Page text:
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Thursday, August 5, 2010

What I’m Reading Today: Matthew 13

One of my frustrating personality quirks is that I tend to move through life at a rapid pace and expect to see immediate results in those areas in which I invest energy. If you think I’m bad now, you should have seen me early in my ministry. Yikes!!

When I would counsel a person, for instance, there was a part of me that wanted to see the other person immediately integrate the things we had talked about. If they didn’t, I’d consider the session unproductive. And when I worked with a committee or group of leaders, I imagined the group would start using the concepts we had explored right away. I interpreted any delay in the process to mean that I had failed miserably in my capacity as spiritual leader.

Then something interested happened in my ministry that changed the way I perceived things.

I had been working with a person in the community I served for a few years and had invested a good deal of time and energy trying to help the person get to a better place in life. All of a sudden a misunderstanding occurred between the individual and some of the leadership in the church. The person disappeared from our community overnight.

I took the person’s disappearance very personally. I figured that I had somehow failed the individual. “I had failed to be as sensitive to the person’s needs as I could have been,” I told myself. Other times, I would tell myself I had failed to help the person develop a broad-based support network in the community that could have helped the person stay connected to the community during the person’s time of frustration. No matter how I spun the tale, I remained convinced that the person’s decision to leave our community was all about me. (That would be my gi-normous ego speaking there.)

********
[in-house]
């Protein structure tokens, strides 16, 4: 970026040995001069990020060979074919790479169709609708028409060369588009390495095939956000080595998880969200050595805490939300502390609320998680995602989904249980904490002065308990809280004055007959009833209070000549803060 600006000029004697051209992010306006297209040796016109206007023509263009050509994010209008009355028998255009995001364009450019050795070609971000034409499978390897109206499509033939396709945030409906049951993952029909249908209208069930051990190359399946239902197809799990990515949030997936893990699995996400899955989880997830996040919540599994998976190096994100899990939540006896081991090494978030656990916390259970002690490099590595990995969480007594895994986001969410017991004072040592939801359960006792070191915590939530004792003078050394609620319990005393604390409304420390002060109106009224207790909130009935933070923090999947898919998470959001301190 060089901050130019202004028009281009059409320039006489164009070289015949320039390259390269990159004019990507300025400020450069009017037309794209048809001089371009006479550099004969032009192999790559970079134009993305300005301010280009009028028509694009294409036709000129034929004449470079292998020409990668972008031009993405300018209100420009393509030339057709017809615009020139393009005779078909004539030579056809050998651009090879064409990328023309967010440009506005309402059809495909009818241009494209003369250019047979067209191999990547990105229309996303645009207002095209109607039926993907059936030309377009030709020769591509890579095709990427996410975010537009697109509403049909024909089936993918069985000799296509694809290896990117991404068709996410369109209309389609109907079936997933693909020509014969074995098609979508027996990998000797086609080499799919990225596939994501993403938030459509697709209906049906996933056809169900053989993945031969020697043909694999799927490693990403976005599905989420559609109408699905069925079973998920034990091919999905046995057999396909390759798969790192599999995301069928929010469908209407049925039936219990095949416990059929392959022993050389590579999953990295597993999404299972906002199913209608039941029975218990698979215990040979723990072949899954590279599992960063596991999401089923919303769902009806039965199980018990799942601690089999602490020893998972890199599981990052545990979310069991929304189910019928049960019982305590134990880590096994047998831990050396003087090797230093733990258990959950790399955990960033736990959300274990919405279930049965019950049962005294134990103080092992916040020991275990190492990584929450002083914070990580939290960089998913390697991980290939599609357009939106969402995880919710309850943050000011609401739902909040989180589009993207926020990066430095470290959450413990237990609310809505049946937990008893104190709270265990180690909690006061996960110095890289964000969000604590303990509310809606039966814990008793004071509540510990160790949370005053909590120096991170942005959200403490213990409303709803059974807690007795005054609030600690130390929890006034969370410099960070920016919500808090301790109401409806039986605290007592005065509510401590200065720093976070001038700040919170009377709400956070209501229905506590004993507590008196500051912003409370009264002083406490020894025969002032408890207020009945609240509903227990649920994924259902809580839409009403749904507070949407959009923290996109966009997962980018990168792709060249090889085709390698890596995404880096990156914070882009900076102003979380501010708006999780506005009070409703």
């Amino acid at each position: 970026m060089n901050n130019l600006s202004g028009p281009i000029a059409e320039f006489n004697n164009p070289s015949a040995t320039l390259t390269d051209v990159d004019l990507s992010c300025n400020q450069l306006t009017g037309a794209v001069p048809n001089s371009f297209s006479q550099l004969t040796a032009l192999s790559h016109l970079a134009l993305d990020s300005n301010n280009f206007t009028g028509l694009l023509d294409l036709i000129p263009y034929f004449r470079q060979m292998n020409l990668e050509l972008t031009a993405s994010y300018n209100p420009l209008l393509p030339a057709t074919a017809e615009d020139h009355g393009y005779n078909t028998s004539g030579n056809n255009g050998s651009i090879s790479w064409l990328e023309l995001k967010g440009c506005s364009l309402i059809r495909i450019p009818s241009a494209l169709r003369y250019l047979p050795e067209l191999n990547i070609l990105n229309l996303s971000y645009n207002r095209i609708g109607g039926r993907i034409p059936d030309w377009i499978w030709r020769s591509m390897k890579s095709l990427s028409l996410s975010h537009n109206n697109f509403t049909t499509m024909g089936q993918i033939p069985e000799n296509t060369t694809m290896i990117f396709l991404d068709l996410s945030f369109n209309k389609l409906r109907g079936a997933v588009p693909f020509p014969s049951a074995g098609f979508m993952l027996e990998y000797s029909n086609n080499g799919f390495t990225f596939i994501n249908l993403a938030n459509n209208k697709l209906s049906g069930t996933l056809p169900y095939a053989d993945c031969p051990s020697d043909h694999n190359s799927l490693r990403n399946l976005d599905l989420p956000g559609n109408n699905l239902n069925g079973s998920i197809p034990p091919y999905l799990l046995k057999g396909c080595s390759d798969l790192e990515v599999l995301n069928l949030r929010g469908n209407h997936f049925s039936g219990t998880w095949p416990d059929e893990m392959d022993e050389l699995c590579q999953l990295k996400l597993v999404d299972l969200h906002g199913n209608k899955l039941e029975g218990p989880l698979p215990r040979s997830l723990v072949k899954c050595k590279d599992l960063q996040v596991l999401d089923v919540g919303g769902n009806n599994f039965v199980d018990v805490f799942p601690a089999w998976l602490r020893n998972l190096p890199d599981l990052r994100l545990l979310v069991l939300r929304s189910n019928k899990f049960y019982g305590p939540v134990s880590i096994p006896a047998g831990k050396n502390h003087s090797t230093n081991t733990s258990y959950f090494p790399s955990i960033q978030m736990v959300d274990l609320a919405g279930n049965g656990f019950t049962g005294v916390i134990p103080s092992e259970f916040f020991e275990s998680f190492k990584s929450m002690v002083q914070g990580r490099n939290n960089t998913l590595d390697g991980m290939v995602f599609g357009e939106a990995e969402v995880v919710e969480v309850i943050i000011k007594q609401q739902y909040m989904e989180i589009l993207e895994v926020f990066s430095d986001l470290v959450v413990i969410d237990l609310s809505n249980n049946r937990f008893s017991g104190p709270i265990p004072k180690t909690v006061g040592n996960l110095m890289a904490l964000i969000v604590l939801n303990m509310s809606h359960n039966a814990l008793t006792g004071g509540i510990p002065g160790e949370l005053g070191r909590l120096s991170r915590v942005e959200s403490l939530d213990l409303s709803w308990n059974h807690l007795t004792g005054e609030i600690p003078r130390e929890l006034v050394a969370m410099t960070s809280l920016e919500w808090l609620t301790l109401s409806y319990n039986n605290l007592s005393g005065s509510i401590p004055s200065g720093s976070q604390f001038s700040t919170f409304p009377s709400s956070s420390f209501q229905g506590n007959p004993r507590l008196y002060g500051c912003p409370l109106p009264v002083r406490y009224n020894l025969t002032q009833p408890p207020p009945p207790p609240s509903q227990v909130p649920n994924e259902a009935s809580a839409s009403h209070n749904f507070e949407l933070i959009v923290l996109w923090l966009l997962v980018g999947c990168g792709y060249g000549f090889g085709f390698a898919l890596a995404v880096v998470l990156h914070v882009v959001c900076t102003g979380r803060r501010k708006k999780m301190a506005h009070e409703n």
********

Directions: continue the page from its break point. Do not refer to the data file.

Over a year passed, and guess what happened? The person re-appeared and re-established a connection with our community.

In the days that followed the person's re-appearance, I talked with the person about what had happened that caused the person’s sudden departure. It turned out the reason for the departure had little to do with our community. It was primarily about issues that lie within the individual. During the year that passed, the person had done some difficult work and felt comfortable returning to the community.

There were two learnings that I drew from that experience. First, I realized I HAD to get over my “It’s All About Me”-complex and remember that at any given moment in a person’s life – there are lots of factors that affect their decisions. That was a good start.

Second, I had to remember that sometimes people need a little time and space in order to work things through. Sometimes that time and space happens when folks stay together; sometimes that time and space happens when folks separate. All that matters is that folks find a way to work things through.

Jesus was a master at understanding the second lesson in particular. He was able to give people space in order to work things through at their own pace. Take today’s series of parables/teachings. When his disciples asked Jesus why he used such methods to teach, Jesus replied by saying: “Whenever someone has a ready heart for this, the insights and understandings flow freely. But if there is no readiness, any trace of receptivity soon disappears. That’s why I tell stories,” Jesus concluded. “ - to nudge the people toward receptive insight.”

Sometimes it feels as if I’m the only one who’s impatient in the world. Chances are, however, I’m not. Maybe you have been dealing with a situation where patience (or the lack thereof) has been an issue for you as well.

If that’s the case, I would encourage you to remember Jesus’ words in today’s passage and find a way to give the other person/other situation you are frustrated with a little time and. The time and space you give the other may be exactly what they need in order to receive that “receptive insight”.

Til next time …

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